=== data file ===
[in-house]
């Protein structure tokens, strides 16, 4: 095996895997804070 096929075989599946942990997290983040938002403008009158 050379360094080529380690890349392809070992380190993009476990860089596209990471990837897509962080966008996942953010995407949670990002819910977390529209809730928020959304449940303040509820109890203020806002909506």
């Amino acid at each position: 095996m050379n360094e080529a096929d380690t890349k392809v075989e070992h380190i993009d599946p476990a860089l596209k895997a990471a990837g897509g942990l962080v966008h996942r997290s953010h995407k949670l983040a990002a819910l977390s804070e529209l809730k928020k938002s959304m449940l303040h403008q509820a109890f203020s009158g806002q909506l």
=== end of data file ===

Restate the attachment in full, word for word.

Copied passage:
[in-house]
């Protein structure tokens, strides 16, 4: 095996895997804070 096929075989599946942990997290983040938002403008009158 050379360094080529380690890349392809070992380190993009476990860089596209990471990837897509962080966008996942953010995407949670990002819910977390529209809730928020959304449940303040509820109890203020806002909506």
């Amino acid at each position: 095996m050379n360094e080529a096929d380690t890349k392809v075989e070992h380190i993009d599946p476990a860089l596209k895997a990471a990837g897509g942990l962080v966008h996942r997290s953010h995407k949670l983040a990002a819910l977390s804070e529209l809730k928020k938002s959304m449940l303040h403008q509820a109890f203020s009158g806002q909506l």